Nigeria's state-run oil corporation has concluded plans to build independent power plants to boost power supply in the country, an official said Monday.
The power plants, which would be built with Joint Venture Companies, international power companies and Nigerian investors, would be structured after the Nigerian Liquefied Natural Gas business model, Saidu Mohammed, Chief Operating Officer of the Nigerian National Petroleum Corporation (NNPC), said in Abuja.
The corporation will generate about 4,000 megawatts of power in the next 10 years to boost power supply in the country, he added, noting that power generation is a big business.
"As at today, NNPC has interest in two power plants, one in Okpai, Delta State and the other in Afam, Rivers State," he added.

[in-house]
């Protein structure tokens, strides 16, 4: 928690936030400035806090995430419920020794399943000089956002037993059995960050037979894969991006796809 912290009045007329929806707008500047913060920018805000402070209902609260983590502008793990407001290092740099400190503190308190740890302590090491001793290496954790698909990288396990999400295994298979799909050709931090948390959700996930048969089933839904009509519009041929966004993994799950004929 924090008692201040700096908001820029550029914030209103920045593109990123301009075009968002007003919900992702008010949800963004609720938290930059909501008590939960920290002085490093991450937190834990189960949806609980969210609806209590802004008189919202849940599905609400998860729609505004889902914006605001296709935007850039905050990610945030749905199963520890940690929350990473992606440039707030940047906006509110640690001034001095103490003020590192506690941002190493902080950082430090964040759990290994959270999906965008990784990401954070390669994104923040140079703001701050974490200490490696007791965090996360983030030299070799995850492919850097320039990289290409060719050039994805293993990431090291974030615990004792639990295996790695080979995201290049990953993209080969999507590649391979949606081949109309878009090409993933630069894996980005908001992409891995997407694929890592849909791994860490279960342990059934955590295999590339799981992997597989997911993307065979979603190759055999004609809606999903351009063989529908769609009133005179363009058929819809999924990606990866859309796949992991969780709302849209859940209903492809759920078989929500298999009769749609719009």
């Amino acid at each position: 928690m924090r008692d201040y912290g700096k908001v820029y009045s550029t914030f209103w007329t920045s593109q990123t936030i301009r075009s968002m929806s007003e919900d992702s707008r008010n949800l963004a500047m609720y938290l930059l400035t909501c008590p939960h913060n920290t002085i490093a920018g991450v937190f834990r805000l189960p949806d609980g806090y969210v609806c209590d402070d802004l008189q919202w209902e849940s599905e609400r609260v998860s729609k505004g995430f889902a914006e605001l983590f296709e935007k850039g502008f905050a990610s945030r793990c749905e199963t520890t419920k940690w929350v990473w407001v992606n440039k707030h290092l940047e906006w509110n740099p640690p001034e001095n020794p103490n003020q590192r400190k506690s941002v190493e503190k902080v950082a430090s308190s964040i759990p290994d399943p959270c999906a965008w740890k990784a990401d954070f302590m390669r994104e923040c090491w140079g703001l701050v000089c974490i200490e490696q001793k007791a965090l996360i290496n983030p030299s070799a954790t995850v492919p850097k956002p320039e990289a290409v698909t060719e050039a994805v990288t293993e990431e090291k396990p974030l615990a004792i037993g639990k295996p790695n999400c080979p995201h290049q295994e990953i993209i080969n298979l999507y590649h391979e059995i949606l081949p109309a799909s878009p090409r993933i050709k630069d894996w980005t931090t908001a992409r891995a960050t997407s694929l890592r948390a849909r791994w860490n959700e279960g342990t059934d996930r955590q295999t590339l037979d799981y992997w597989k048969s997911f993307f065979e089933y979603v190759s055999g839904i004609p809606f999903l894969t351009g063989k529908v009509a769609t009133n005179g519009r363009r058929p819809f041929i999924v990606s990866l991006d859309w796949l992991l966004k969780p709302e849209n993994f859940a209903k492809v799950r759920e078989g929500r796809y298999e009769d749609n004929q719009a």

"Both were built by joint ventures with Nigerian Agip Oil Company and Shell Petroleum Development Company," he said.
"These two power plants collectively generate up to 1,000 megawatts and they are the most reliable and cheapest source of power to the national grid in Nigeria today," Mohammed said.
Mohammed said in order to make up the 4,000 megawatts, plans were underway to build Okpai Phase 2, Obite and Agura power plants to boost power generation in the country.
He said the corporation had commenced the extension of its major gas pipeline infrastructure on Ajaokuta-Abuja-Kaduna-Kano axis and other robust network to connect various parts of the country.
He said the corporation had developed capabilities in processing, transportation and marketing of gas for export and domestic utilization, adding that the nation's gas resources could change Nigerian economy for the better. Enditem